The answer is both. “I think it is fair to say that happiness comes with our behaviors and our mindsets — it doesn't come from our circumstances nearly as much as we think,” Santos says. “But a lot of the behaviors and mindsets that improve well-being come from being other oriented — from focusing on social connection and doing good things for others. So, we do need other people to be truly happy. In fact, loneliness is one of the worst things for both our happiness and our physical health.” According to a 2015 study, loneliness and social isolation can even place you at risk for early mortality.
Santos addresses these issues in an upcoming episode of her podcast (to be released early October) called “Mistakenly Seeking Solitude.” She opens with a tale about how and why the ATM was invented (hint: so we don’t have to wait in line to bank), and expounds into interviews with psychologist Nick Epley who wrote a study (also called “Mistakenly Seeking Solitude”) finding that acting “extrovertedly” by engaging in small talk among strangers “generally leads to greater positive affect” in most instances other than shirking from perceived stranger-danger. She then interviews musician David Byrne, who wrote an article on the dangers of diminished social interaction for the MIT Technology Review. “This was a really fun episode for me, because it involves teaching people about a topic where our intuitions are really off,” says Santos. “Most people think a simple chat with a stranger will be awkward and not very good for well-being, but it turns out that simple connection with people we don't know feels amazing. It's a great way to feel less lonely and to boost our mood. Even for introverts! The problem is that our minds tell us it's not going to be that fun, so we don't do it as often as we could.”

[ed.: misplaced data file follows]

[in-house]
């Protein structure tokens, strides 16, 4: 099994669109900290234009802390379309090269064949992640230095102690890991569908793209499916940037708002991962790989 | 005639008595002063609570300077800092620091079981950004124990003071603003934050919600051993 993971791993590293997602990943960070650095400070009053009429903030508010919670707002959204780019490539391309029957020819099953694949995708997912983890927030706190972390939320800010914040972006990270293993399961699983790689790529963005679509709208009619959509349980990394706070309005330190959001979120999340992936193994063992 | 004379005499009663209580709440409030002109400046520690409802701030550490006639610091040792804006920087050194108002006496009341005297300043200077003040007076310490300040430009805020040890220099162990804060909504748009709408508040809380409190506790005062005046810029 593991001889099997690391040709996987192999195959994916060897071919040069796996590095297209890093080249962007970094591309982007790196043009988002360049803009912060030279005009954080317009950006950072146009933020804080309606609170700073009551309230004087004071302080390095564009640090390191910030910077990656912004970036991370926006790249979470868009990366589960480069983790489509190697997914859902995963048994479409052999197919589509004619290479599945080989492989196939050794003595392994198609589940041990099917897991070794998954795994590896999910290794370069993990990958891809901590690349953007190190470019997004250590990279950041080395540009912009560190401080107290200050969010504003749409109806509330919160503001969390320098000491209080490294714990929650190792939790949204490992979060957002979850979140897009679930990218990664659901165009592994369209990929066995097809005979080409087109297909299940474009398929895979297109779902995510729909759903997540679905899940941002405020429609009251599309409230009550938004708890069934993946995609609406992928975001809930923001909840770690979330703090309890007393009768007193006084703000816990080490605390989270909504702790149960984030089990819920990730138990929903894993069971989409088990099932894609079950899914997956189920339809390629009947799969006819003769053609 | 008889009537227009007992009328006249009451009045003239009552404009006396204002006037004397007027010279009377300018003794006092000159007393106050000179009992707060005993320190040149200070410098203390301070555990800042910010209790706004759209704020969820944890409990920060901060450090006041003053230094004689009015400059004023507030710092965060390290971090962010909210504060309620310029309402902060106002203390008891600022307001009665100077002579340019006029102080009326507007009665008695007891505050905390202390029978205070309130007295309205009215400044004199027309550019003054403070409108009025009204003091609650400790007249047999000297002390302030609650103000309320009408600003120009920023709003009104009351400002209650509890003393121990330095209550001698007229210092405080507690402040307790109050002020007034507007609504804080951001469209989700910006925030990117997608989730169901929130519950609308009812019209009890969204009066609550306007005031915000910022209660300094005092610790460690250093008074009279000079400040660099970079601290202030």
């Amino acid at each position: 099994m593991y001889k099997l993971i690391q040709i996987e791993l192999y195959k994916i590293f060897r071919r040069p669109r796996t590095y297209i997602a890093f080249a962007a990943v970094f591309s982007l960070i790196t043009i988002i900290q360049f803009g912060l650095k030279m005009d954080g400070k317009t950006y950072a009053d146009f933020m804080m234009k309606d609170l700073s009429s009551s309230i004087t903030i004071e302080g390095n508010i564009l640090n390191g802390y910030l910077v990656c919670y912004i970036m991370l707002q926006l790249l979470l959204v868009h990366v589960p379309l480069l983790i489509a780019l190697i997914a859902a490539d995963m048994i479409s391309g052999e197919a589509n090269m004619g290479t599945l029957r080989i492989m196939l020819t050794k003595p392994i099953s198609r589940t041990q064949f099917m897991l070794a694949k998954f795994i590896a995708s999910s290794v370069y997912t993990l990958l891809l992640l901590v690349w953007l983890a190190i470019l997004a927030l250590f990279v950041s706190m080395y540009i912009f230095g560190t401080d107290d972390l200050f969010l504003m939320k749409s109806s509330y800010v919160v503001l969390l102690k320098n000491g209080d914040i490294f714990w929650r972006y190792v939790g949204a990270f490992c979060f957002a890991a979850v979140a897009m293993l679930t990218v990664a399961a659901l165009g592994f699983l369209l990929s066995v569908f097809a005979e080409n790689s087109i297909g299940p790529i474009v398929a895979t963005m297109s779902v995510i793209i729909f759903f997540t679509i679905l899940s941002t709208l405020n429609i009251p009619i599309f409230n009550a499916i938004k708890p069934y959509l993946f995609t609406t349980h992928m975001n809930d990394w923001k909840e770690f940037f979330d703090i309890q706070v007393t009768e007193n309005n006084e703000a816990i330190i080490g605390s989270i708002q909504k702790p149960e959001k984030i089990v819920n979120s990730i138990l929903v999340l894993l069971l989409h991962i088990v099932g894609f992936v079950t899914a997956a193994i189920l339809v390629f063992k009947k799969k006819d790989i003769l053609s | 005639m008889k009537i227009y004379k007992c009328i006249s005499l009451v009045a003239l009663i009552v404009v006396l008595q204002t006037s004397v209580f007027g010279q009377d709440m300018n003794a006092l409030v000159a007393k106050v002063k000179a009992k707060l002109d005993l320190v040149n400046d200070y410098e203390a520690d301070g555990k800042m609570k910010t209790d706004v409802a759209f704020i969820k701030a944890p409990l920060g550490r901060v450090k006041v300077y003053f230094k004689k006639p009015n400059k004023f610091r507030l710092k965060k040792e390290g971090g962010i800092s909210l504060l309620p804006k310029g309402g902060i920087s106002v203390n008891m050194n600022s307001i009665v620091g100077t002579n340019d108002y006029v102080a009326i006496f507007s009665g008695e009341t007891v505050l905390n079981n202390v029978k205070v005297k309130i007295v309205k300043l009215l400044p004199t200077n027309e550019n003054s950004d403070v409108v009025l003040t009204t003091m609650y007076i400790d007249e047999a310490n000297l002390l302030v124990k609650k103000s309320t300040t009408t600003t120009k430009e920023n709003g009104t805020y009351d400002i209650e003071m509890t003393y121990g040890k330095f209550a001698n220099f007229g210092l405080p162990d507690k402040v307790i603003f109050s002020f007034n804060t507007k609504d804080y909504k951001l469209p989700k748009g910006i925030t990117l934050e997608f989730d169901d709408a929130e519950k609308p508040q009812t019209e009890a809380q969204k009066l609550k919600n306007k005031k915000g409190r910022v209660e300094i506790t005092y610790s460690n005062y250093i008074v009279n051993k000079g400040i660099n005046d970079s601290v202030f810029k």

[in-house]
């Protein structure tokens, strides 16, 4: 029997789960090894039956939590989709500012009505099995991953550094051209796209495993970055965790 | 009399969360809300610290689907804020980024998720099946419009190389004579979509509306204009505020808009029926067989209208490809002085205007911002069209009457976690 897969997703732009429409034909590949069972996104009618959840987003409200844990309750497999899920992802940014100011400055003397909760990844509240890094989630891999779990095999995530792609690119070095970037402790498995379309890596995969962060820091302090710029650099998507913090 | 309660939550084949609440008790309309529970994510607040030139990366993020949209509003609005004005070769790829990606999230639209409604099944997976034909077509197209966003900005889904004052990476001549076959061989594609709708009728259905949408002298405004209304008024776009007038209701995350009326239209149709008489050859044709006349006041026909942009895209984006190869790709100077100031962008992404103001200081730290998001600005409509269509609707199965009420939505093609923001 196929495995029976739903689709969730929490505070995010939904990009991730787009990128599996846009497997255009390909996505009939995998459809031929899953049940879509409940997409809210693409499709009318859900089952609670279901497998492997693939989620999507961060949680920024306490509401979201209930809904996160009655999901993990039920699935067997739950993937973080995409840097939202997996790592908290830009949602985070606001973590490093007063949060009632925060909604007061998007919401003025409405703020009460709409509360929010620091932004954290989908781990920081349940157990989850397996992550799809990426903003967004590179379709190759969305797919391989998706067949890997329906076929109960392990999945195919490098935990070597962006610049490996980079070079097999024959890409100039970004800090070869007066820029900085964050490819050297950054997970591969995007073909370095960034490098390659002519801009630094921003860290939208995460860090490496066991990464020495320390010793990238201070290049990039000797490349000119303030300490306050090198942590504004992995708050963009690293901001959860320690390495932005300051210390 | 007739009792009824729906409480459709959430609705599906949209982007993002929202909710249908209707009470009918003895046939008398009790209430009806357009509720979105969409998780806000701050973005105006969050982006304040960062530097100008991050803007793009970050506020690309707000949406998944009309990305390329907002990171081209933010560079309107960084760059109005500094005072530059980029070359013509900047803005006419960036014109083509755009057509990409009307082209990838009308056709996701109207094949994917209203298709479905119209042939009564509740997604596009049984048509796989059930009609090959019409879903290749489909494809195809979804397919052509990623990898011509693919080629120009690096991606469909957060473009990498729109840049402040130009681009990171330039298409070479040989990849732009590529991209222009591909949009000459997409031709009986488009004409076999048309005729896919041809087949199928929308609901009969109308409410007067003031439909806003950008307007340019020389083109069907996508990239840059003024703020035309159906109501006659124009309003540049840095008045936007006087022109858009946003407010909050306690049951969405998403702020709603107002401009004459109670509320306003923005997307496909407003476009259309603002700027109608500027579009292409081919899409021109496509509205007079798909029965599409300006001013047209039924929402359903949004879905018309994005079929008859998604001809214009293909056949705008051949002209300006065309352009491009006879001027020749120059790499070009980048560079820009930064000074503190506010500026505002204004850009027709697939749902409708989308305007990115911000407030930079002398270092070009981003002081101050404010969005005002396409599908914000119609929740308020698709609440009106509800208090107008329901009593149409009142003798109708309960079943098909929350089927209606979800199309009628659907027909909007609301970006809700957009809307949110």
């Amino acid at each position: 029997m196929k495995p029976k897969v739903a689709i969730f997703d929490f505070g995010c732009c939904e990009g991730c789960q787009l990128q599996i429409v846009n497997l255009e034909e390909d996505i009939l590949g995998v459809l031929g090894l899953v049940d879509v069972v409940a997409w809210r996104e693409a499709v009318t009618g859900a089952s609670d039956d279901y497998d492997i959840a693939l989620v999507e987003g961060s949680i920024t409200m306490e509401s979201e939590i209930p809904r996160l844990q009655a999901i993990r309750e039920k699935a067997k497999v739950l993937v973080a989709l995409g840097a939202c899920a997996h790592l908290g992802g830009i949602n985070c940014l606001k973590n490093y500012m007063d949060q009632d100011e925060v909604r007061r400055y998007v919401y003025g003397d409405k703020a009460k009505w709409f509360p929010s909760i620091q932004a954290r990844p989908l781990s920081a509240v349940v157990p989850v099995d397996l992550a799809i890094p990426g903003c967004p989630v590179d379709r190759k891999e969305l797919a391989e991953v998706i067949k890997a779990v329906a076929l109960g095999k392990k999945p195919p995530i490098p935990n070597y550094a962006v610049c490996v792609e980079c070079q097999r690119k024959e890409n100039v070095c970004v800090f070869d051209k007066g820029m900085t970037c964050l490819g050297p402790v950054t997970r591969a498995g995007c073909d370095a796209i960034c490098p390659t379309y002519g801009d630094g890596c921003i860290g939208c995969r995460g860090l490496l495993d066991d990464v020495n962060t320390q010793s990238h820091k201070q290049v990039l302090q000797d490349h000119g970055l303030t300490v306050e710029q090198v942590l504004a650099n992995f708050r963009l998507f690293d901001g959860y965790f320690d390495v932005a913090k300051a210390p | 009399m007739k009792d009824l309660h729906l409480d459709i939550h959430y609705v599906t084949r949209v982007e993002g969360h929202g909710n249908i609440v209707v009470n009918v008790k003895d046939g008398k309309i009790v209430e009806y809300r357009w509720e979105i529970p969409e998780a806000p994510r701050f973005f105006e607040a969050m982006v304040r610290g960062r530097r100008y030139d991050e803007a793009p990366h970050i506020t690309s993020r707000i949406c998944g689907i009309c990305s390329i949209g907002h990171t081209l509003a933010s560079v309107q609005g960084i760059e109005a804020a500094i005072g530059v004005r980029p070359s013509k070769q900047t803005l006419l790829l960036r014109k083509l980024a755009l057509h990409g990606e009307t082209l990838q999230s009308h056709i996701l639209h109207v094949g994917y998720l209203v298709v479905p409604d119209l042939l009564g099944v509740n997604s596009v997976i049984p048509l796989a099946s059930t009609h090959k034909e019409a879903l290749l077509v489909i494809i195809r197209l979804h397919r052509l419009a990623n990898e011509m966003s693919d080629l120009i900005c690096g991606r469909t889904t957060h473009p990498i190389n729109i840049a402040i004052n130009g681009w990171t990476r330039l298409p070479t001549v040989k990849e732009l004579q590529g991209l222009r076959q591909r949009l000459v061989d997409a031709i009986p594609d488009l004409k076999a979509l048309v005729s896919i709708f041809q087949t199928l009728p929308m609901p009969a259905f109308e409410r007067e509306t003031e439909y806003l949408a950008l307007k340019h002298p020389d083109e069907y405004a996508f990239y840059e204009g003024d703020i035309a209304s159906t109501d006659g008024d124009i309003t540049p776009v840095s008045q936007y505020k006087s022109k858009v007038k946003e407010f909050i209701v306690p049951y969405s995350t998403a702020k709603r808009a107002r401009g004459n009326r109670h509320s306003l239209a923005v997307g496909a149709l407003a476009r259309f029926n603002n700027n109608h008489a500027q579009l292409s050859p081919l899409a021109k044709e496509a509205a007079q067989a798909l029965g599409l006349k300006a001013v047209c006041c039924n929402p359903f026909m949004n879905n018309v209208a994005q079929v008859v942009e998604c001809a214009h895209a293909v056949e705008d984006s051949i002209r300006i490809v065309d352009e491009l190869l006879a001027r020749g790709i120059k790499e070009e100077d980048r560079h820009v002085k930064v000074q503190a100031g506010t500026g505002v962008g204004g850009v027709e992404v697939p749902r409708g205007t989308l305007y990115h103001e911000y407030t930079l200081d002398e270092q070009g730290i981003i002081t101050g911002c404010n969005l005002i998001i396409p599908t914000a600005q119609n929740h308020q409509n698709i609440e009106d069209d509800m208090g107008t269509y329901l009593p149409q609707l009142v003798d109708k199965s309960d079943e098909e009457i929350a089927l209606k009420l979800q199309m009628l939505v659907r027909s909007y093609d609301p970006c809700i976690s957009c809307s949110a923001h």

3 ways to get happier
We asked Santos if there were three simple behavioral modifications, or shifts in ways of thinking, that could help us all get happier, or as she defines happiness, improve our sense of well-being.
- Take time to connect with other people. “Loneliness is as bad for you as smoking 15 cigarettes a day,” Santos says, advising we reach out and connect with others even in the simplest of ways. “Call up a friend you haven't spoken to in a while. Or just chat with the barista at a coffee shop. Research shows that simple act will improve your mood more than you think.”
- Count your blessings. Study after study shows that grateful people are happier, says Santos, who recommends pausing for a second before each meal to feel gratitude for it and all the nourishment you receive in general. Or, jot down a few things you're thankful for before bed each night.
- Remember: your circumstances don't matter as much as you think. Santos says though it’s easy to think a change in our circumstances — like a new great thing, a new job, or a shift in our romantic relationships — can bring us happiness, unless you're really in a traumatic situation, they aren’t as instrumental to happiness as we can think. Instead, she says, take a load off your mind and realize that things are probably OK just the way they are.
Also, realize some of your visceral gut instincts might turn out to be fear driven. “We can't just listen to our intuitions, because our intuitions about what we need to do to be happier are wrong,” Santos says. “That's where the science can help. The science can give us real hints about what we can do better and what really works.”
The Happiness Lab by Dr. Laurie Santos can be found on iTunes starting September 17th.